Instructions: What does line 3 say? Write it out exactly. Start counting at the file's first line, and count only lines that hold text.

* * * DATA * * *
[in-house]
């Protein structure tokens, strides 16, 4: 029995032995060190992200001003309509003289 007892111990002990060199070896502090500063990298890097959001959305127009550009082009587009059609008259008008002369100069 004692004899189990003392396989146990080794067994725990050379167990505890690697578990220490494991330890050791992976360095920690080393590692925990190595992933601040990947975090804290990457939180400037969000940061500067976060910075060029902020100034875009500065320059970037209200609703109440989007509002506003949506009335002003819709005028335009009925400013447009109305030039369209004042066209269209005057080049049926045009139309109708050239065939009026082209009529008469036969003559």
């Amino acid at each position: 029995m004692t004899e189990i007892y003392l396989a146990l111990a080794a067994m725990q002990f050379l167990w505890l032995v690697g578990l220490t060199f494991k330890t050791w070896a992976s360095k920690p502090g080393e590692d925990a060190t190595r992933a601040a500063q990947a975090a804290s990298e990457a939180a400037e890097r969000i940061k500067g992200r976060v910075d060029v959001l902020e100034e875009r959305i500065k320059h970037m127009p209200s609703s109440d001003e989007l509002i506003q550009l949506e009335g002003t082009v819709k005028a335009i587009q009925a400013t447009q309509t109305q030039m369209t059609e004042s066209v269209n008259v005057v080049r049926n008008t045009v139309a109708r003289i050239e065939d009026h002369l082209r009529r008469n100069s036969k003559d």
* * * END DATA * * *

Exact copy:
């Amino acid at each position: 029995m004692t004899e189990i007892y003392l396989a146990l111990a080794a067994m725990q002990f050379l167990w505890l032995v690697g578990l220490t060199f494991k330890t050791w070896a992976s360095k920690p502090g080393e590692d925990a060190t190595r992933a601040a500063q990947a975090a804290s990298e990457a939180a400037e890097r969000i940061k500067g992200r976060v910075d060029v959001l902020e100034e875009r959305i500065k320059h970037m127009p209200s609703s109440d001003e989007l509002i506003q550009l949506e009335g002003t082009v819709k005028a335009i587009q009925a400013t447009q309509t109305q030039m369209t059609e004042s066209v269209n008259v005057v080049r049926n008008t045009v139309a109708r003289i050239e065939d009026h002369l082209r009529r008469n100069s036969k003559d």